For Your Reference
Amant Residency x Hex House
For this edition of For Your Reference, Amant Studio & Research residents have invited a group of artists from Hex House, a neighboring artist-run organization and studio space, for an evening of practice-sharing and exchanging in-progress ideas.
Each Amant resident and Hex House artist will share a glimpse into their own way of making, interpreting, and sensing. Some artists will present their process for making and examples of their own artworks. Others will bring a single reference—whether a film, book, person, architectural object, plant, word, or art project—that informs their current interests and methods.
The first part of the evening consists of sharing individual references, and then we will walk to Hex House for a collective celebration with food, drinks, and music.
Participating artists include: Amant artists-in-residence Kriss Li, Shamica Ruddock, Sara Saleh, and Emilija Škarnulytė; and Hex House artists Cody lrvens Israel, Philip Errico, Char Stiles, and Melanie Hoff.
Cody lrvens Israel is a woodworker trained in Yoruba carving and a performance artist investigating the intersection of athletics and ritual within the Black diaspora. Their work intermixes the preservation of tradition in indigenous practices within the broader Black Atlantic found present in the Caribbean and Americas, most particularly in Haitian Vodun and Jamaican Maroon cultures. Through this framework, they explore the dialectics of agency, autonomy, and safety as a Black American born under the yoke of hyper-surveillance alongside their own family’s heritage. Currently, they work out of the East Williamsburg art studio and workspace Hex House.
Melanie Hoff is an artist, organizer, and educator. As co-director of the School for Poetic Computation, and cofounder of Hex House, they strive to cultivate spaces of learning and feeling that encourage honesty, poetry, and reconciliation for the ways we are shaped by intersecting systems of classification and power. Melanie engages hacking and performance to express the absurdities of these systems while revealing the encoded ways in which they influence how we choose to live and what choices have been made for us. They teach about sex, technology, and social cybernetics at the School for Poetic Computation, Yale University, New York University, and have shown work at the New Museum, the Queens Museum, and elsewhere.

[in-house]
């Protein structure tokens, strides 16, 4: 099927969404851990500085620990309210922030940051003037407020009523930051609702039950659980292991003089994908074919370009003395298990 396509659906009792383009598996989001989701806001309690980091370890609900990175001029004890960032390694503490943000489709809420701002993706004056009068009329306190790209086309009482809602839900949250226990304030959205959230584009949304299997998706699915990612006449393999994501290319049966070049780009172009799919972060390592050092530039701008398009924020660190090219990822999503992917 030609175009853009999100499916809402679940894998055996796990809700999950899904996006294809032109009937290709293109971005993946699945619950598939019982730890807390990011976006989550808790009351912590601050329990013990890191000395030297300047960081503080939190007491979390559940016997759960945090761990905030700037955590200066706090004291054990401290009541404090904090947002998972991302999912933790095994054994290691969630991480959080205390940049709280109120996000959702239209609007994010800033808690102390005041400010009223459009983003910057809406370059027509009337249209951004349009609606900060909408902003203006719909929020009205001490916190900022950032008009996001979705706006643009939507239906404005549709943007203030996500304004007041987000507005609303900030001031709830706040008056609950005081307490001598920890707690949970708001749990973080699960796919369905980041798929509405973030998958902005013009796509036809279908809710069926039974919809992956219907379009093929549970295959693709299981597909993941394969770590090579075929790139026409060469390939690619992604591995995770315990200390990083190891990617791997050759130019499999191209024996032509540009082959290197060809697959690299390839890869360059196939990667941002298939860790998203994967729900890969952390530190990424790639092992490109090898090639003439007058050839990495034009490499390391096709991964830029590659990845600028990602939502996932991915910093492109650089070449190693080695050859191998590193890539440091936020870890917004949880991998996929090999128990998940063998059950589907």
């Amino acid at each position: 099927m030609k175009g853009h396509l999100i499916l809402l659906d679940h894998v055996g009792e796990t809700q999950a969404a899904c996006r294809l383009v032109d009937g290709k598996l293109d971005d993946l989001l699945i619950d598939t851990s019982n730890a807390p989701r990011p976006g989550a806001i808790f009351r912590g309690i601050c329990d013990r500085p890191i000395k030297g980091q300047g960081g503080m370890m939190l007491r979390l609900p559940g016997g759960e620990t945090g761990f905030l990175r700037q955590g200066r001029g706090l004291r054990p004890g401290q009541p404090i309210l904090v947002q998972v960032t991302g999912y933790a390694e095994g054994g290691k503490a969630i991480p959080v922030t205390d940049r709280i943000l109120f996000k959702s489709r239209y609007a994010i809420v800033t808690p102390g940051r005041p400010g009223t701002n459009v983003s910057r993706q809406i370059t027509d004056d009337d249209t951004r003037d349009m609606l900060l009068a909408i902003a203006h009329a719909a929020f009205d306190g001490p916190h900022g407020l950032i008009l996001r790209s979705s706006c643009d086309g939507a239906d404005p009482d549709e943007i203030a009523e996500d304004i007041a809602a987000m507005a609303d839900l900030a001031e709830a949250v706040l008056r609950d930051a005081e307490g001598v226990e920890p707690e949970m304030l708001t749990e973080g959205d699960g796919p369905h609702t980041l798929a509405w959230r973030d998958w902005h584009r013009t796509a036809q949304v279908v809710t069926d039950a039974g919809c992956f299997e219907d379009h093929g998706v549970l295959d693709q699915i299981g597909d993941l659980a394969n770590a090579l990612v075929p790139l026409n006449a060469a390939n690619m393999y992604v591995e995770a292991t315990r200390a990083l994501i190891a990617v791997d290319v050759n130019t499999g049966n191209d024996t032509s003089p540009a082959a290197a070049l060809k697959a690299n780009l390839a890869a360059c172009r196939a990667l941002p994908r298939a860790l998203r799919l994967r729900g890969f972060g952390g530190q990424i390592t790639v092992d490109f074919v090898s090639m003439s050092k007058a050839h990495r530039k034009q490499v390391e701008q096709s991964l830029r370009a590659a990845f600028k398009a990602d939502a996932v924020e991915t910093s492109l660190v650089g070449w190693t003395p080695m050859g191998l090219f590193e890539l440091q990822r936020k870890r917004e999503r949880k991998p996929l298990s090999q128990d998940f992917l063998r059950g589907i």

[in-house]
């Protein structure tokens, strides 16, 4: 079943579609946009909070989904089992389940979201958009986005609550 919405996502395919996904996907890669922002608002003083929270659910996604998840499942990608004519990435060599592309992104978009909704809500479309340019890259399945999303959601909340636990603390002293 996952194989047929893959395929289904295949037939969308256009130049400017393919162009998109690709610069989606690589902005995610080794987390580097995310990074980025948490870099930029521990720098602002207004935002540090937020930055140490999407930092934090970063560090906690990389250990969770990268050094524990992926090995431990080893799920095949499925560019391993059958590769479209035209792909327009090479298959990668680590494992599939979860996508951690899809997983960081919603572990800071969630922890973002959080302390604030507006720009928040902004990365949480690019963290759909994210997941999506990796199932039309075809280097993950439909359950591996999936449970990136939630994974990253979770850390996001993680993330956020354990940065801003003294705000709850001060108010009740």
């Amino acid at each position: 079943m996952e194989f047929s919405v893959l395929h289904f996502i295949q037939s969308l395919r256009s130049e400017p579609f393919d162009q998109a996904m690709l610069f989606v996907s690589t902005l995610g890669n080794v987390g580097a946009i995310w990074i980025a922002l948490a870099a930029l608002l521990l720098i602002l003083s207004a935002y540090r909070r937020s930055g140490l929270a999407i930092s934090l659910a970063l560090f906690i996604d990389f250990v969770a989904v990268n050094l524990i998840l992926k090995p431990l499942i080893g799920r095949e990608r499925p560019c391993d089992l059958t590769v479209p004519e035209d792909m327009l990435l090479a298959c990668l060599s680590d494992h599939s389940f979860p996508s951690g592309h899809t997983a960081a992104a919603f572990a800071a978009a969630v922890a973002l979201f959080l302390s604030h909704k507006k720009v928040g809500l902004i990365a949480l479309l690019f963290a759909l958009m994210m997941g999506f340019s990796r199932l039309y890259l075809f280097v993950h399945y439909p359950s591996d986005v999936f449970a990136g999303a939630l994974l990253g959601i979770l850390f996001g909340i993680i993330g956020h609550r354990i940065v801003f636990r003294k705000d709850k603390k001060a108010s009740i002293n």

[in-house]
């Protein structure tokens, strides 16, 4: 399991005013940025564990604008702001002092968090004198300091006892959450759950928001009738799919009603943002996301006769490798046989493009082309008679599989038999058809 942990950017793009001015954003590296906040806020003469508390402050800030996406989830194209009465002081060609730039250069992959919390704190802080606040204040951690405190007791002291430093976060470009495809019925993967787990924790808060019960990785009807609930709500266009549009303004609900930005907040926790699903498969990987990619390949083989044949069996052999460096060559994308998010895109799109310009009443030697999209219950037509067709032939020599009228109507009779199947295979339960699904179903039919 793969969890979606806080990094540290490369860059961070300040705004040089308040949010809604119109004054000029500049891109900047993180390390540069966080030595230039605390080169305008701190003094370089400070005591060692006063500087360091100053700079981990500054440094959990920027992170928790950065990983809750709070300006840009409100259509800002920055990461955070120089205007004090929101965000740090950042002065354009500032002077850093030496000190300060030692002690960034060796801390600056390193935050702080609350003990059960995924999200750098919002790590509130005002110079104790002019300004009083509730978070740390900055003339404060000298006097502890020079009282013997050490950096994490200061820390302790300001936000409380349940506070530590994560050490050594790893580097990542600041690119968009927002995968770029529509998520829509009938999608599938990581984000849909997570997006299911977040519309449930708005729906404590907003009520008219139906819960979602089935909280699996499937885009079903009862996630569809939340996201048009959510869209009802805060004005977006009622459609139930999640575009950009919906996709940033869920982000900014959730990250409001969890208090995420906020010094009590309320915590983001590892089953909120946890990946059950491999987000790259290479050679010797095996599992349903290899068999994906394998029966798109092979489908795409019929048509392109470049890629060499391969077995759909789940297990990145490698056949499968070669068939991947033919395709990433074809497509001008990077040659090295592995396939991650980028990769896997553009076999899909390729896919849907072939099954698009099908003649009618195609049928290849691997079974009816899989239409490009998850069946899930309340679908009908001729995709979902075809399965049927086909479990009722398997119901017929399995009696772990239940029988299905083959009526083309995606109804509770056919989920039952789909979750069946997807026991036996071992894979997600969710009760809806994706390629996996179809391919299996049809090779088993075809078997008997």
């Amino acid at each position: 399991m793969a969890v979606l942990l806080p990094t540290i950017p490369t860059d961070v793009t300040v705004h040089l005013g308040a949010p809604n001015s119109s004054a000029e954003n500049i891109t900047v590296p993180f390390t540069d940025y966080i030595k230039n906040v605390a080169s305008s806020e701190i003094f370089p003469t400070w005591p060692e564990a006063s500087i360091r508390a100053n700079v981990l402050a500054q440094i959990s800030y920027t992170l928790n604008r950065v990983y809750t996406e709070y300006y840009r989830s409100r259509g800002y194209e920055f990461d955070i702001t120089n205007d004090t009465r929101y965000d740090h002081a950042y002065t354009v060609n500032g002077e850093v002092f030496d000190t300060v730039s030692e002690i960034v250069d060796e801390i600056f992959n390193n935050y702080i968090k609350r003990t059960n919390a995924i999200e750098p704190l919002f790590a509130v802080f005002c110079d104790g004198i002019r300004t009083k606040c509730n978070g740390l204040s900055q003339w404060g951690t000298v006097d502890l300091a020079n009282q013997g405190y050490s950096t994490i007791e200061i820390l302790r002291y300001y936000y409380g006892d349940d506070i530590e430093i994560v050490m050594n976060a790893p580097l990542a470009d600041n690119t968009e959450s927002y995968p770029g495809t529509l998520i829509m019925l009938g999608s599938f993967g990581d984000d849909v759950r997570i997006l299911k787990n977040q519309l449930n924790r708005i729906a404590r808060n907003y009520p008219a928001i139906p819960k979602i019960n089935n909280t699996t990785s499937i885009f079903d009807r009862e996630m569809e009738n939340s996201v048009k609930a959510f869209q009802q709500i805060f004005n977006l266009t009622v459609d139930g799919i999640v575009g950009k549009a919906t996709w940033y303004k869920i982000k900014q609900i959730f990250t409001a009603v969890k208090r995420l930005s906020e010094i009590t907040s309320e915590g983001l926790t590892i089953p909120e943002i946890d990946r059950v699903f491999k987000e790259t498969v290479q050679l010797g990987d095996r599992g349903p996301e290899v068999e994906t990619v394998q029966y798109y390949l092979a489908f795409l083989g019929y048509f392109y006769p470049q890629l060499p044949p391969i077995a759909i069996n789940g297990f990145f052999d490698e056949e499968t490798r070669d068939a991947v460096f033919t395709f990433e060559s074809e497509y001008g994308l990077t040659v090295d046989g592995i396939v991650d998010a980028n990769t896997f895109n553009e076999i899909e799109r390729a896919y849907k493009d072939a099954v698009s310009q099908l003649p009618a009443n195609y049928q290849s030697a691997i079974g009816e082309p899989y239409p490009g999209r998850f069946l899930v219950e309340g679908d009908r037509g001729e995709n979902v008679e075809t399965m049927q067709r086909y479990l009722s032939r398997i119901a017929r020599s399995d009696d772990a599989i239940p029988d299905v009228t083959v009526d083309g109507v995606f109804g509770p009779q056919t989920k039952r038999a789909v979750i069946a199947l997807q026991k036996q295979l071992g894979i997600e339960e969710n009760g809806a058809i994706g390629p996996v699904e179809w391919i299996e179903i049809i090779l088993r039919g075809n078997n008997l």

Philip Errico is a musician, performance artist, filmmaker, and gardener from Flushing, Queens. They draw from their lived experiences as a gender-ambiguous shapeshifter and their explorations in stewarding land as a queer ecologist in urban New York settings. Philip’s practice is committed to embracing nuances between dualities, excavating complex emotionality, and cross-pollinating the visual and the sonic to create vivid environments. Currently, they are the resident Plant Teemer at Hex House, an artist studio and event space in East Williamsburg where they create ecological installations, study biodiverse adaptations, and embrace native permaculture.
Char Stiles is a computational artist, educator, and programmer. She works creatively in the lower levels of graphical computational systems & makes jokes about how computers work. She is currently at the MIT Media Lab’s Future Sketches group. She is a part of the Livecode.nyc collective, and she cofounded Hex House, an artist studio and event space in East Williamsburg.
Emilija Skarnulyte’s films consist of a series of politically active visions, in which she investigates human activity and invisible structures of larger systems of power. She explores questions of the beginning of the universe in relation to geological ungrounding processes, invisible structures, geo-traumas, and deep time. Through her films, Emilija looks at “truth-seeking voyages,” and examines the conceptual and technological methods that underpin them, as well as the abstract, mythological language they produce.
Kriss Li creates films, installations, and encounters that investigate structures of power: the ways that these systems condition us despite our intentions, and the hidden sites of possibility that we can exploit towards greater collective capacities. Kriss’s work is influenced by longstanding experience in community organizing, especially in prisoner solidarity work.
Sara Saleh’s contributions to poetry and prose have charted her experiences as a first generation Egyptian-born, Palestinian-Lebanese Muslim woman who is dispossessed and is currently a settler complicit in dispossession on stolen Aboriginal land. She is preparing her second full-length novel which examines and represents complex Arab-Australian Muslim women identities, gender and power dynamics in a Western Diaspora setting. She considers this project “an inherently political act, and as such, is about setting myself the broader socio-political goal of creating a new work of literature that is about interrupting and reclaiming spaces, uplifting our communities, and embodying the multiplicity of our identities in the face of constant erasure, our bodies, homes, and lands violated and exploited to uphold white supremacist power structures.”
Shamica Ruddock works between sound and moving image to consider the ways Black diasporas are engaged and explored. In particular, they are interested in how Black technosonic production functions as a form of speculation, narrativizing, and worldmaking. They revisit traditional practices, such as Afro-Caribbean puppetry, masquerade, and oral folk storytelling traditions within a broader methodology of speculative worldbuilding and imagined futures, where paths connect ancestral and future kin.